Digital archives of convocation speakers are available through the Olin Library.
Almost five years have passed since that horrific fall day when thousands died in New York, Washington, D.C., and Pennsylvania. The United States government responses to the September 11 attacks have generated unprecedented levels of debate about the tension that exists between the measures taken to make the country more secure against terrorism and the restrictions that those actions may place on the very democratic principles that we are fighting to preserve.
The 2006-07 convocation series will feature speakers and events designed to address numerous questions that have been raised in the aftermath of the 9/11 attacks. All events are free and open to the public unless otherwise noted.
August 31, 2006
Joshua Filler has recently served as the first director of the Office of State & Local Government Coordination for the U.S. Department of Homeland Security (DHS). As Director of the Office of State & Local Government Coordination, Filler was the Department of Homeland Security’s primary point of contact for state, local and tribal homeland security leaders, including homeland security directors, mayors, governors, first responders and other leaders. Filler worked regularly with senior DHS and other federal officials on a wide variety of topics including intelligence matters, homeland security grants, communications, and anti-terrorism operations and security planning within the United States and its territories.
Nadine Strossen has written, lectured and practiced extensively in the areas of constitutional law, civil liberties and international human rights. Since 1991, she has served as president of the American Civil Liberties Union, the first woman to head the nation's largest and oldest civil liberties organization.
Strossen's book, Defending Pornography: Free Speech, Sex, and the Fight for Women's Rights (Scribner 1995), was named by the New York Times a "notable book" of 1995 and was republished in October 2000 by NYU Press.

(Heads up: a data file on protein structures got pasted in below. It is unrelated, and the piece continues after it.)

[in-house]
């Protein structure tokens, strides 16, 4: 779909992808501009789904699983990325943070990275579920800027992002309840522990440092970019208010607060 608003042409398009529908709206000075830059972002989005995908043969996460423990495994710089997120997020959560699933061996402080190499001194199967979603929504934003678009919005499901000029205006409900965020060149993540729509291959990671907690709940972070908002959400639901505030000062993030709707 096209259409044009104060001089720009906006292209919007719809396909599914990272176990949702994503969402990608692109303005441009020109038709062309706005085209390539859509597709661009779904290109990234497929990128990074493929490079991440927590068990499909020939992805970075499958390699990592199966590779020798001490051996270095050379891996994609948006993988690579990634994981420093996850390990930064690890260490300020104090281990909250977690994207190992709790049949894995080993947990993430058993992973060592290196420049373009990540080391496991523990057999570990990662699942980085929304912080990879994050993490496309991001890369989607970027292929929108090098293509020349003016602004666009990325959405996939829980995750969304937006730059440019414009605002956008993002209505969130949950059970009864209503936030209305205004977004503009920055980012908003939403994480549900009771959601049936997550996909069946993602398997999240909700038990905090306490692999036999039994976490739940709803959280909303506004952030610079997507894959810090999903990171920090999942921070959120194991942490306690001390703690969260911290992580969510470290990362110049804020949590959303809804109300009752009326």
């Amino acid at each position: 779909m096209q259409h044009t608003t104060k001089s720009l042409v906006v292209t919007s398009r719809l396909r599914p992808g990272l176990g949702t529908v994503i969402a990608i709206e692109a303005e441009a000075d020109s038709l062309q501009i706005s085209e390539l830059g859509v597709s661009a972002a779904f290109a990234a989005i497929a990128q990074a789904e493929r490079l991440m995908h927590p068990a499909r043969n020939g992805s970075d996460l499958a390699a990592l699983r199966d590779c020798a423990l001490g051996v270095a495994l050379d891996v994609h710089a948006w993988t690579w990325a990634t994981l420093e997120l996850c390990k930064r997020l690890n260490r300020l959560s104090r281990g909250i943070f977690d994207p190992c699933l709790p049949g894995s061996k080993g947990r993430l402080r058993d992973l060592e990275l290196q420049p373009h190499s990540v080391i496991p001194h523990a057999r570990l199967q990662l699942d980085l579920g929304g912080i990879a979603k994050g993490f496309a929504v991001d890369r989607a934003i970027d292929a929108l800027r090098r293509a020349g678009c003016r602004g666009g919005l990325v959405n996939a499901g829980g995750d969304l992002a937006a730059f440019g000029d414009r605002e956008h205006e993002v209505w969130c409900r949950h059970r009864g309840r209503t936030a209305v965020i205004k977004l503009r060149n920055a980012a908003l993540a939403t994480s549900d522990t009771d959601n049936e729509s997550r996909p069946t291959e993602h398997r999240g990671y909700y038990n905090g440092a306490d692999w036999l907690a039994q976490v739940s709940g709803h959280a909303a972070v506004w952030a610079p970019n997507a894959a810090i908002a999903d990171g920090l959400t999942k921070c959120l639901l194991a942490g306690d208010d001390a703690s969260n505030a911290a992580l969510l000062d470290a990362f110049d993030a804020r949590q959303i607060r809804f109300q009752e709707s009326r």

September 7, 2006
Peter Clothier, author, art critic, and book reviewer for The Los Angeles Times, will discuss the process of managing the Post-9/11 art exhibition in the Pool Art Center, which will run through September. Clothier has served in numerous academic environments, including the University of Iowa, the University of Southern California, and was dean of the Otis Art Institute of Los Angeles County, and was appointed Acting Director in 1977. He remained at Otis until 1979 when he received a Rockefeller Fellowship for a study of the work of the African American artist Charles White, and was subsequently appointed Dean of the College of Fine & Communication Arts at Loyola Marymount University in 1981. He left the academic world in 1985 to become a full-time freelance writer, consultant, and lecturer in the arts.
September 21, 2006
A 1985 Drury graduate, Williams recently completed her master’s degree in national security and strategy at the National War College in Washington, D.C. As a U.S. State Department employee, Williams has worked in countries where security could be a daily concern: Kazakhstan, Bosnia-Herzegovina, and Paraguay. She has served as a spokesperson, cultural attaché, and is currently the Deputy Director for Caribbean Affairs for the U.S. Embassy in Asuncion, Paraguay.
September 28, 2006
Col. Janis Karpinski is a retired commander and the first and only female general officer who commanded troops in Iraq. Her book, One Woman’s Army, tells her story of the events within and around the Abu Ghraib prison in Iraq. She will describe the Abu Ghraib prison scandal from an insider’s perspective where she will forcefully argue that the blame for the prisoner abuses that took place should go to the very top of the chain of command.
October 19, 2006
Eric Posner is a law professor at the University of Chicago and author of several books, including his most recent release The Limits of International Law , with Jack Goldsmith. During his discussion, Posner asks, “What role should the laws of war play in the war on terrorism?” International law has evolved to regulate conventional wars between belligerents wielding armies in the field. These laws can function only so long as those countries or armies fighting have a mechanism for disciplining the other for failure to comply with international law. Such a mechanism does not appear to be available in the conflict with al Qaeda and other related groups. For this reason, existing laws of war are not applicable to the war on terrorism.
November 2, 2006
The image of terrorism to the western world is the suicide-homicide bomber. It is widely accepted in national security and law enforcement agencies that suicide-homicide bombings as practiced in Israel, Iraq, Afghanistan, and Indonesia inevitably will occur within the United States. Unfortunately, the rules of engagement for incidents involving a suicide-homicide bomber still have not been consistently developed. Duane Bedell, director of the National Terrorism Preparedness Institute at St. Petersburg College in St. Petersburg, Florida, will discuss current national policies that confuse war, law enforcement, and civil liberties--to the detriment of all three.
November 30, 2006